Charles Vess' award-winning work has graced the covers and interior pages of many publications from Marvel and DC to children's and adult books.
Neil Gaiman and Charles Vess' "Stardust", an illustrated novel with 175 paintings, was adapted into an acclaimed film in 2007 with an impressive cast including Michelle Pfieffer, Robert DeNiro and Claire Danes.
Charles' awards include the Ink Pot, the Mythopoeic, a Gold and two Silver medals in the Spectrum Fantastic Art Annual, two Chesleys, Locus (Best Artist), two Will Eisner Comic Industry Awards and three World Fantasy Awards (2 for Best Artist).
His art has been featured in many gallery and museum exhibitions across the nation, including 'The Original Art: The Best in Children's Book Illustration - 2013' at the Museum of American Illustration (The Society of Illustrators, NYC) as well as internationally in Paris, France, Spain, Portugal and Italy.
His most recent publications include two New York Times bestselling picture books penned by Neil Gaiman, "Blueberry Girl" and "Instructions" as well as "Drawing Down the Moon: The Art of Charles Vess" a 200-page retrospective of his art published by Dark Horse Books. "The Cats of Tanglewood Forest" (Little Brown & Co.) a middle grade novel written by Charles de Lint featuring 76 paintings by Charles was released in the spring of 2013 to much critical acclaim. A follow up, "Seven Wild Sisters" will be released this month (February '14)!
What influences your art the most?
At times people have called what I do old-fashioned because of my continued delight in using elements of myth and folklore as its basis but I say that my art is cutting edge modern to do so. As the world continues to shrink we are constantly confronted by the 'other' - both as individuals and as cultures - if we don't make an effort to understand those that are different we are left with only conflict and war. Drawing the world of myth bridges both the artist and their readers to 'lands distant and strange,' and to the people that live in them, offering us a chance to understand and accept those differences and to free us from our unreasoning fear of them.
What is the most exciting thing you've learned recently?
To step out of the way of my conscious mind and let my subconscious do the talking. Everything you've ever read or seen or listened to is stored deep down in there and if you allow it, that knowledge will just flow out of your fingertips.
That it's okay (and even necessary) to make mistakes. You can learn a lot from your own aesthetic train wrecks and apply that knowledge to your next effort.
How do you battle through rough patches? What drives you forward?
Knowing that, however small sometimes, that what what I do does indeed actually change the world and affect the people that see it. Over the years I've talked to too many people that had seen my work, or that I had met and given advice to, and that advice radically changed how they decided to approach the world, to discount what I do as simply making myself happy. And I like to think that what I've affected is a positive change in that individual.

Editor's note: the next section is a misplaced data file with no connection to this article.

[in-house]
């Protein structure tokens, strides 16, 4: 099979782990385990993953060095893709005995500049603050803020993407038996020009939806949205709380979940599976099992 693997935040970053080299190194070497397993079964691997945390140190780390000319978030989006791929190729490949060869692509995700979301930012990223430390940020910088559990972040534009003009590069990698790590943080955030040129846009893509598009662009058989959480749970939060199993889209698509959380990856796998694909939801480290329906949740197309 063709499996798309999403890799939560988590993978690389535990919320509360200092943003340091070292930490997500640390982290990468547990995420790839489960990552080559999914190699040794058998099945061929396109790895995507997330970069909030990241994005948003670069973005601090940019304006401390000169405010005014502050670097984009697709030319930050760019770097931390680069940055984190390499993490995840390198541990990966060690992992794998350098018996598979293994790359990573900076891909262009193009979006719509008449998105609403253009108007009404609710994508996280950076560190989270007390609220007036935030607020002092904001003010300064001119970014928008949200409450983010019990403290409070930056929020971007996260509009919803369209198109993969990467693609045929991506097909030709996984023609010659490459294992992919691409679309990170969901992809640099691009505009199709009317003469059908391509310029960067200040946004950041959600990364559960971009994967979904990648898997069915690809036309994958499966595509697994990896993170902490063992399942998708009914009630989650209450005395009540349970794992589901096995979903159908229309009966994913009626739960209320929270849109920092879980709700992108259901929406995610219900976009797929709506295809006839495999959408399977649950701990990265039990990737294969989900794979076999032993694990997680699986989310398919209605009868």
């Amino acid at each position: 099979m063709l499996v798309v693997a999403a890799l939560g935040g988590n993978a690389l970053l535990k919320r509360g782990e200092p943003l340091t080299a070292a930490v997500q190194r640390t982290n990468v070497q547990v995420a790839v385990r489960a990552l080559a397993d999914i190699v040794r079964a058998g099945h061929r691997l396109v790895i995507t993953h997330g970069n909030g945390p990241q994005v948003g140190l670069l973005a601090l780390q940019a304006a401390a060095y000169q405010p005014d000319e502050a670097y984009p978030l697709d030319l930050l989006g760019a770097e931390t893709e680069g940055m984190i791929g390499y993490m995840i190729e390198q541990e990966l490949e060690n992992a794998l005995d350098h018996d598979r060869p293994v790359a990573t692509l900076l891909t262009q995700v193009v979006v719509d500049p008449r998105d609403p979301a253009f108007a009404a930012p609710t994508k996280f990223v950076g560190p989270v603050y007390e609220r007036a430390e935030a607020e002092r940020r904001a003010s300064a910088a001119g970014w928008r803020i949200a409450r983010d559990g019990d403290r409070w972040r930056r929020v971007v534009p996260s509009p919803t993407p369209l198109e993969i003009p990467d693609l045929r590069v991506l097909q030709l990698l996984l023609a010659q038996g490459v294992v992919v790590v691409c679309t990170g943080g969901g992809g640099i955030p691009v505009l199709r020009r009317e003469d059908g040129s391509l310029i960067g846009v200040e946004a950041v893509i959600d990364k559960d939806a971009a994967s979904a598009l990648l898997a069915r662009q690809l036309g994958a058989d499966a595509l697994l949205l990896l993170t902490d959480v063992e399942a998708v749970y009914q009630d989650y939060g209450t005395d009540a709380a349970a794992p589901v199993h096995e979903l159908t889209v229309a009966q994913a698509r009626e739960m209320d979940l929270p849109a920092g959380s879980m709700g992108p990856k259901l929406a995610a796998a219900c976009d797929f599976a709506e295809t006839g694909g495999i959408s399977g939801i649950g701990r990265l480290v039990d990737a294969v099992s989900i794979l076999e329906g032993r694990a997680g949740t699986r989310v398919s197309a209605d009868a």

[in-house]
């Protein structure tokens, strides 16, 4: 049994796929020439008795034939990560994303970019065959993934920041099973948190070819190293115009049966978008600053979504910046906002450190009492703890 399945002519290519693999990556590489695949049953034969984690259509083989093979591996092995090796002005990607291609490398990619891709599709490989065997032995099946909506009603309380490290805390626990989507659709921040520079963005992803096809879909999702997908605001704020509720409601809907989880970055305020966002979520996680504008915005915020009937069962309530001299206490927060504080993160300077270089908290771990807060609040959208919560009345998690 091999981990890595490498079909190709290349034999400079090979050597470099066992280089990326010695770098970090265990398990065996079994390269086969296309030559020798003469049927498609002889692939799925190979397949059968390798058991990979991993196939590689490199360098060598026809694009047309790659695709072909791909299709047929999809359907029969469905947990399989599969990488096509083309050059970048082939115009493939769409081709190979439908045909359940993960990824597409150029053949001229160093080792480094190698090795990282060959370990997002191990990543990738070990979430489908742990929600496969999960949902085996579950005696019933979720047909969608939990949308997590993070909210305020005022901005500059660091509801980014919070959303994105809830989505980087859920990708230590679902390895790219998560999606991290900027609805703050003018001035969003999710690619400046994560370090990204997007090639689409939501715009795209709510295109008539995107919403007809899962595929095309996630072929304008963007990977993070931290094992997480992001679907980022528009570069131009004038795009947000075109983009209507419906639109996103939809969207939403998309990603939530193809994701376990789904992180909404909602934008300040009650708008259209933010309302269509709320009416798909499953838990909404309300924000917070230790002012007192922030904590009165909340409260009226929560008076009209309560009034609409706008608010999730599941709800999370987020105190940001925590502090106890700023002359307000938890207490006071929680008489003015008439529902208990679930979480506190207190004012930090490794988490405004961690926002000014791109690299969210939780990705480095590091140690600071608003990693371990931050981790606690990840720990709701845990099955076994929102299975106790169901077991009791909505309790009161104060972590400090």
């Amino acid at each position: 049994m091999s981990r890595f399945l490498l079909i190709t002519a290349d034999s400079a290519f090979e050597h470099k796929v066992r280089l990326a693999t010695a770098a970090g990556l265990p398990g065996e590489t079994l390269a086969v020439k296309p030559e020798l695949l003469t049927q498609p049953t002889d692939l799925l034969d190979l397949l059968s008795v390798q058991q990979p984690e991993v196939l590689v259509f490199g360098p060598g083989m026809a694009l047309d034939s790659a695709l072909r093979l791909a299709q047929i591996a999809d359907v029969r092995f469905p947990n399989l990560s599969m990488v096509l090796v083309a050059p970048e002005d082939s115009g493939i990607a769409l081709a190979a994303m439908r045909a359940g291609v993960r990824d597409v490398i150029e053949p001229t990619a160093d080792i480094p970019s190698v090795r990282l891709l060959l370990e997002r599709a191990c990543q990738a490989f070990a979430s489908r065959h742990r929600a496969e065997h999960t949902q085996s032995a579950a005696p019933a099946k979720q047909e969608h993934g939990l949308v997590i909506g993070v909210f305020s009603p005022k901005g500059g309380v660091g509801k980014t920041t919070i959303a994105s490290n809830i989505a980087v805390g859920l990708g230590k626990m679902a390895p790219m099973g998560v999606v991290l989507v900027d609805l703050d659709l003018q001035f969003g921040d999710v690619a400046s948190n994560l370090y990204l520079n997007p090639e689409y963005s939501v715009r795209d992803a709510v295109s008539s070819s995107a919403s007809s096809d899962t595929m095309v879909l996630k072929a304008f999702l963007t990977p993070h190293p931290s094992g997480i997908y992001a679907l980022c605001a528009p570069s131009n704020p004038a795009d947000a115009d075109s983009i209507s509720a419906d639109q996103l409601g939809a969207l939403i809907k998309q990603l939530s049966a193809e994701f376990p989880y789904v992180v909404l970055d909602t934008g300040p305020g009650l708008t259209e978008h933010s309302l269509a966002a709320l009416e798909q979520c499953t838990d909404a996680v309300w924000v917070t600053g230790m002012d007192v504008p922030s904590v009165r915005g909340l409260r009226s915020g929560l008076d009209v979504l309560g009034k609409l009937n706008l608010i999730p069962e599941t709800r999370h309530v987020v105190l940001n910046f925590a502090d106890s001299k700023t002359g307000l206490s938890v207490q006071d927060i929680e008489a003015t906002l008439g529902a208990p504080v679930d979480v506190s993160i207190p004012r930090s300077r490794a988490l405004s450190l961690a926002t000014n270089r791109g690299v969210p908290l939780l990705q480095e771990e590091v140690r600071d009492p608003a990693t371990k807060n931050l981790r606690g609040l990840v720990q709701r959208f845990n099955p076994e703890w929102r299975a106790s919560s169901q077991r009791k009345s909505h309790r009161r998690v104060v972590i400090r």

What is the best piece of advice you've ever received?
"Never do a job just for the money. No matter what 'they' offer, you don't say yes if it doesn't make your heart sing."
At this stage in your career, what is your dream project?
There are still almost too many to mention, but here goes a few: an illustrated edition of "The Bloody Chamber" by Angela Carter, an illustrated edition of "The King of Elflands Daughter" by Lord Dunsany. And getting a book project that I've worked on for many, many years off the ground, "The Greenwood" - a story combining text, graphic narrative elements and illustration.
What's one thing your students will take away from your workshop?
I'll give you more than one:
1.) As an artist one should use ANY method you have at your fingertips to produce a satisfying image and that includes (and always will) traditional paths. They are ALL an essential part of modern illustration. We will hone the traditional here and transcend its roots.
2.) That you can draw from your heart and still make a good living. :-)
Also, my workshop will include a step-by-step, live art demonstration - from initial rough sketch to a full color painting. In doing so I'll demonstrate the painting technique that I've developed over my 40 years of practical illustration assignments: washing layer after layer of colored inks over an inked outline drawing to achieve my finished image.
Along the way I'll also be showing various step-by-step digital presentations of the techniques I've used to develop entire books like "Stardust", "Blueberry Girl", or "The Cats of Tanglewood Forest".
I'll also give a presentation entitled The Art of the Fantastic that inspires me to jump to my drawing and get on with it!
Charles Vess' workshop: Drawing From the Imagination (and Using a Big Eraser) is scheduled Feb 28th-Mar 2nd.
There are still a couple of spots left - be quick to snag this opportunity!